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Jeff Sessions' Past Questioned After Trump Win

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Republican Sen. Jeff Sessions is rumored to be a possible pick for Attorney General in President-elect Donald Trump's cabinet, but the conservative lawmaker's past has generated questions about his qualifications for the office.

Talking Points Memo pointed out several instances over the past few decades in which Sessions made controversial comments.

In 1986, then-Democratic Sen. Joe Biden of Delaware urged President Ronald Reagan to withdraw Sessions' name from a federal judgeship nomination for allegedly making racist comments to staff members.

Thomas Figures, a black assistant United States Attorney at the time, said in a written statement that Sessions warned him about what he said ''to white folks,” The New York Times reported at the time.

But other black colleagues defended Sessions, including Larry D. Thompson, a former United States Attorney for the Northern District of Georgia, who is black and described Sessions as ''a good man and an honest man, untainted by prejudice.''

''I have experienced racism all my life. Yet I know Jeff Sessions - not as a symbol, not just as a colleague - but as a man and a friend,'' Thompson said, according to The New York Times. ''He will serve our nation well as a United States District Court judge.''

A more serious allegation involved preventing black people in Alabama from voting in counties that had begun to increasingly vote for black candidates.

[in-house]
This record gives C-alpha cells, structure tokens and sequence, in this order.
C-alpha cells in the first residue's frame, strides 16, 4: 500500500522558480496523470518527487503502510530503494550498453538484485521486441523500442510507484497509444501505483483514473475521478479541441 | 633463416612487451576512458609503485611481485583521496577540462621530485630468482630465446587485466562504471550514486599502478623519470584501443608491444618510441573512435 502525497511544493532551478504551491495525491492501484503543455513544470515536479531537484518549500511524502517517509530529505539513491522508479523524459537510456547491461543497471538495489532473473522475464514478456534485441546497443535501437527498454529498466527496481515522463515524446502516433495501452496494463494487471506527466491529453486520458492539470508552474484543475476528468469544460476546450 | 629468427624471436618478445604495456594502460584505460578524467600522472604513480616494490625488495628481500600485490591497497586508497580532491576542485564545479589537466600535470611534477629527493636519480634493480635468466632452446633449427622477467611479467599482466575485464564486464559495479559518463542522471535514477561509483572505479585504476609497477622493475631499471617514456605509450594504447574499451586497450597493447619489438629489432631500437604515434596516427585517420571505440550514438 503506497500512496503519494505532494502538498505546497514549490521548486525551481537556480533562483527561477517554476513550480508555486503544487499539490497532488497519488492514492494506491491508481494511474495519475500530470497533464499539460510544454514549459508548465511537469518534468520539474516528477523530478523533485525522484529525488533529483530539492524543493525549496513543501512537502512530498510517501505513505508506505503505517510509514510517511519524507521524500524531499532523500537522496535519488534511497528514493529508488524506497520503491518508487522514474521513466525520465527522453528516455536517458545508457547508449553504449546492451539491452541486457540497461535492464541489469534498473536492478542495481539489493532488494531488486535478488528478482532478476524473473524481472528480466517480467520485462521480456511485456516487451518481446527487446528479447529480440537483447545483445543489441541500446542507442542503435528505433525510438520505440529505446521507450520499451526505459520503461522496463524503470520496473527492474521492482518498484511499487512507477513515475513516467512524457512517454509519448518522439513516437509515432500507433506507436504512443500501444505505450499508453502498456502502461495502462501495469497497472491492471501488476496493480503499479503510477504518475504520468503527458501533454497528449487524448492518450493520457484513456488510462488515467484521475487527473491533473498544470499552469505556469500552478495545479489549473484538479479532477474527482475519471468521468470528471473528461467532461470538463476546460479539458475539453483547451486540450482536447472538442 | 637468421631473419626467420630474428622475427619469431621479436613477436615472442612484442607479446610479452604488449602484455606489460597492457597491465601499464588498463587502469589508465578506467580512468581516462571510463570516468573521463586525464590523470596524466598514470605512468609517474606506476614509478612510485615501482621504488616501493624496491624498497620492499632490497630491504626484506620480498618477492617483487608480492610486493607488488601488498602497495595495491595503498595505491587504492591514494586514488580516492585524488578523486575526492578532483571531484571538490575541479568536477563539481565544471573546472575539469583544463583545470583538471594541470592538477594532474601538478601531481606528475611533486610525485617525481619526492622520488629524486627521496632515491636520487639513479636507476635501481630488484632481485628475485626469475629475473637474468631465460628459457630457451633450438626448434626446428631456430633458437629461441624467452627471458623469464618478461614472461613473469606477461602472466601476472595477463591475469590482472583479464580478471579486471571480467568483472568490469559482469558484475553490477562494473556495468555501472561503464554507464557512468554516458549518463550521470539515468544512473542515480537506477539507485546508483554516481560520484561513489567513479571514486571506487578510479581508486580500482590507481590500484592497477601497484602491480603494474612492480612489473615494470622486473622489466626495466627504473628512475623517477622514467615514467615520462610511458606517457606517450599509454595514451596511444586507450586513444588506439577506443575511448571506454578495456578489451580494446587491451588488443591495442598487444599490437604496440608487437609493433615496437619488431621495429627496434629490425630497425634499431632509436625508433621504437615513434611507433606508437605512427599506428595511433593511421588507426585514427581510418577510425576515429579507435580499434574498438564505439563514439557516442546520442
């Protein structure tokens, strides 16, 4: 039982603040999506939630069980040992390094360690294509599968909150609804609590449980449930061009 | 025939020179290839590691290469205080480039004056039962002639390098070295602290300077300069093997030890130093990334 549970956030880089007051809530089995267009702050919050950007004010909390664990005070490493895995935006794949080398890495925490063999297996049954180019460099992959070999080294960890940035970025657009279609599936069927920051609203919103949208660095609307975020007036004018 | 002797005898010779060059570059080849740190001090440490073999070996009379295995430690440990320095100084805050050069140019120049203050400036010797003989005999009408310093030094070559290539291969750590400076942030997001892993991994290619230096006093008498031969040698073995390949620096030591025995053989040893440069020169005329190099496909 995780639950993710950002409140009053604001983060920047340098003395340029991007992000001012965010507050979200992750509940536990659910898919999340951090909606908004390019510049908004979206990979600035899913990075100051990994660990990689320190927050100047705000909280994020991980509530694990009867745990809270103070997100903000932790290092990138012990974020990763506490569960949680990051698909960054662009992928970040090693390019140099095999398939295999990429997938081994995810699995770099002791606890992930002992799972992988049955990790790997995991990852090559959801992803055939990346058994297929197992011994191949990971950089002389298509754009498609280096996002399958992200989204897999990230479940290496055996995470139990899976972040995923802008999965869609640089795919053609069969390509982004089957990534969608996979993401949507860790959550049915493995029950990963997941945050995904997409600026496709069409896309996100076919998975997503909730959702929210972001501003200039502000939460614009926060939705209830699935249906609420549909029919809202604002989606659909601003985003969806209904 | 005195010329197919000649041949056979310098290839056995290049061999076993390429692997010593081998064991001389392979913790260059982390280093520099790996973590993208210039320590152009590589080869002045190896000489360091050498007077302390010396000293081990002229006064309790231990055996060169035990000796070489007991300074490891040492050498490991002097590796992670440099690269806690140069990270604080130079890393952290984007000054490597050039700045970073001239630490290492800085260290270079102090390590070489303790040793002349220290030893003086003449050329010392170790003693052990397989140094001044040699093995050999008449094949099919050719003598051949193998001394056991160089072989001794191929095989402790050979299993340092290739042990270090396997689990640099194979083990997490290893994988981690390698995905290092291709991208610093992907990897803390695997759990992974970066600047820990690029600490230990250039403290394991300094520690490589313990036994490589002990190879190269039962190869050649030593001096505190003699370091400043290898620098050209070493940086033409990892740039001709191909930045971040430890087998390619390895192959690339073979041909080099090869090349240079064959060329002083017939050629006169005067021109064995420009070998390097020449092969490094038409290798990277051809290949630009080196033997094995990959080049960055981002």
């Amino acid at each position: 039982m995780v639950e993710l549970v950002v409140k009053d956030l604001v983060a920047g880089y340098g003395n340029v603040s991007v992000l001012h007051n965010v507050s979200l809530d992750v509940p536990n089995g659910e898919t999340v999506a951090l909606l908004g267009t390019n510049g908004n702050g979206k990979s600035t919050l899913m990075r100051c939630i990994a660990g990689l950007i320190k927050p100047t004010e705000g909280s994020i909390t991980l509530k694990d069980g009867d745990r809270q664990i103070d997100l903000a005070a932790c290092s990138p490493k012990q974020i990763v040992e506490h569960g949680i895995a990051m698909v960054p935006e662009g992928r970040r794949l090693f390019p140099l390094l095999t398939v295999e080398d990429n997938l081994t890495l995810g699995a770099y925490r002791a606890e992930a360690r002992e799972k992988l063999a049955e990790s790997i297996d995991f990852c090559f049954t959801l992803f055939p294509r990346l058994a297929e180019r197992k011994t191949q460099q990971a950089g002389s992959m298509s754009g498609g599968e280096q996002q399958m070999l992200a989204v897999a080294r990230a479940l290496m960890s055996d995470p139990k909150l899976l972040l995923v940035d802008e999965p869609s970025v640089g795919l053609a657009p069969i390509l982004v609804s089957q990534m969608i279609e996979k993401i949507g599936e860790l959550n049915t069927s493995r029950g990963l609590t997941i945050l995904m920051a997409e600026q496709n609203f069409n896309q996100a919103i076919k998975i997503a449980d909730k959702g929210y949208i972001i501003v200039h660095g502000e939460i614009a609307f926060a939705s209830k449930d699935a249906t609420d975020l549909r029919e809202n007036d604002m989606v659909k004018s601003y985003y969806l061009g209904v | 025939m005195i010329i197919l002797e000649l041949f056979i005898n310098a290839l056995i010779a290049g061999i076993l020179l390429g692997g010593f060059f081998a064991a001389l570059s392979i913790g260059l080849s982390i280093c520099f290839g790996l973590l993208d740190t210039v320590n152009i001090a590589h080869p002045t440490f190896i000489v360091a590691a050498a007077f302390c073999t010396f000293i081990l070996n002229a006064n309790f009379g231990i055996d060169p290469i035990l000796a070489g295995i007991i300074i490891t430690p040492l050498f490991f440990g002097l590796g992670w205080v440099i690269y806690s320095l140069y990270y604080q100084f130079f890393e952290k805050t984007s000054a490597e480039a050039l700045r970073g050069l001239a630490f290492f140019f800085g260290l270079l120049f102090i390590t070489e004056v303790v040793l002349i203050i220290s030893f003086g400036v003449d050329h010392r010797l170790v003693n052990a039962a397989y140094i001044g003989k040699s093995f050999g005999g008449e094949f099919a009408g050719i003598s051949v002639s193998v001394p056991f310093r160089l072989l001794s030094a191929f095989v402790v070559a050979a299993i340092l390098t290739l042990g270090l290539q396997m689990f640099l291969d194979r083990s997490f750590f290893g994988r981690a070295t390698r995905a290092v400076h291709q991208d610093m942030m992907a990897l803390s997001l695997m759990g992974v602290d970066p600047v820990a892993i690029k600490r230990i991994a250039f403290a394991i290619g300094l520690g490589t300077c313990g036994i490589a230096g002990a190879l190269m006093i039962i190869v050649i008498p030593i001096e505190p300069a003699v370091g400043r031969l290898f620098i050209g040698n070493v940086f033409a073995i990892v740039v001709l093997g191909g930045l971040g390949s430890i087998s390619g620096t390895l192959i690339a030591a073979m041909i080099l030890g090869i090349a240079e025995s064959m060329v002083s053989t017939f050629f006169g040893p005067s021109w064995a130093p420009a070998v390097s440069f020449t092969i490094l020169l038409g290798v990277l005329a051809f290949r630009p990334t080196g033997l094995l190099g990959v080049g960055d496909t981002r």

The New Republic reported on the subject:

Sessions' focus on these counties to the exclusion of others caused an uproar among civil rights leaders, especially after hours of interrogating black absentee voters produced only 14 allegedly tampered ballots out of more than 1.7 million cast in the state in the 1984 election. The activists, known as the Marion Three, were acquitted in four hours and became a cause celebre. Civil rights groups charged that Sessions had been looking for voter fraud in the black community and overlooking the same violations among whites, at least partly to help reelect his friend Senator Denton.

Sessions ended up being denied the judgeship.

He bounced back and became Alabama's attorney general in 1994. Two years later, he was elected to represent Alabama in the U.S. Senate.

And in the 2016 presidential election, Sessions was an early supporter of Trump.

At an August 2015 rally in Mobile, Alabama, Trump credited Sessions for giving him advice and described the Republican Senator as a “great politician," according to

Sources: Talking Points Memo, The New York Times, New Republic, / Photo credit: Gage Skidmore/Wikimedia Commons

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